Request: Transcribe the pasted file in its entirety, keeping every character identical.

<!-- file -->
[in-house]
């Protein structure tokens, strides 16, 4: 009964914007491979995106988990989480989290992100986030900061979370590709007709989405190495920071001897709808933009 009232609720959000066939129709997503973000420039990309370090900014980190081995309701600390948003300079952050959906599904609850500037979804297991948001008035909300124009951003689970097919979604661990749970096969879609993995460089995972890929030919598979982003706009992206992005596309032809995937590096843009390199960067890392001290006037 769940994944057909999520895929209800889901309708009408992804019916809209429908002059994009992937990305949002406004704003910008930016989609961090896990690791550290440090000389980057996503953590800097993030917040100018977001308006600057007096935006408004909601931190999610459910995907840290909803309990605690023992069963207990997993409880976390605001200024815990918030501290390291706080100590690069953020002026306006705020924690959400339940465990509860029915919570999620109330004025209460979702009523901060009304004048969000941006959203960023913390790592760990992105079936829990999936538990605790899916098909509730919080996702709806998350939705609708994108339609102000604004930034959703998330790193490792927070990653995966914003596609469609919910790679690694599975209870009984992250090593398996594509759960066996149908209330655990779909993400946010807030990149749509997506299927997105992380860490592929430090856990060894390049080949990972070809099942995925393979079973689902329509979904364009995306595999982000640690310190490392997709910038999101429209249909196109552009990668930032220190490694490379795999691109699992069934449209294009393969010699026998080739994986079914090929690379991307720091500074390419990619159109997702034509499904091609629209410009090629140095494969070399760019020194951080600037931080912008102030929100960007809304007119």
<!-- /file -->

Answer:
[in-house]
């Protein structure tokens, strides 16, 4: 009964914007491979995106988990989480989290992100986030900061979370590709007709989405190495920071001897709808933009 009232609720959000066939129709997503973000420039990309370090900014980190081995309701600390948003300079952050959906599904609850500037979804297991948001008035909300124009951003689970097919979604661990749970096969879609993995460089995972890929030919598979982003706009992206992005596309032809995937590096843009390199960067890392001290006037 769940994944057909999520895929209800889901309708009408992804019916809209429908002059994009992937990305949002406004704003910008930016989609961090896990690791550290440090000389980057996503953590800097993030917040100018977001308006600057007096935006408004909601931190999610459910995907840290909803309990605690023992069963207990997993409880976390605001200024815990918030501290390291706080100590690069953020002026306006705020924690959400339940465990509860029915919570999620109330004025209460979702009523901060009304004048969000941006959203960023913390790592760990992105079936829990999936538990605790899916098909509730919080996702709806998350939705609708994108339609102000604004930034959703998330790193490792927070990653995966914003596609469609919910790679690694599975209870009984992250090593398996594509759960066996149908209330655990779909993400946010807030990149749509997506299927997105992380860490592929430090856990060894390049080949990972070809099942995925393979079973689902329509979904364009995306595999982000640690310190490392997709910038999101429209249909196109552009990668930032220190490694490379795999691109699992069934449209294009393969010699026998080739994986079914090929690379991307720091500074390419990619159109997702034509499904091609629209410009090629140095494969070399760019020194951080600037931080912008102030929100960007809304007119």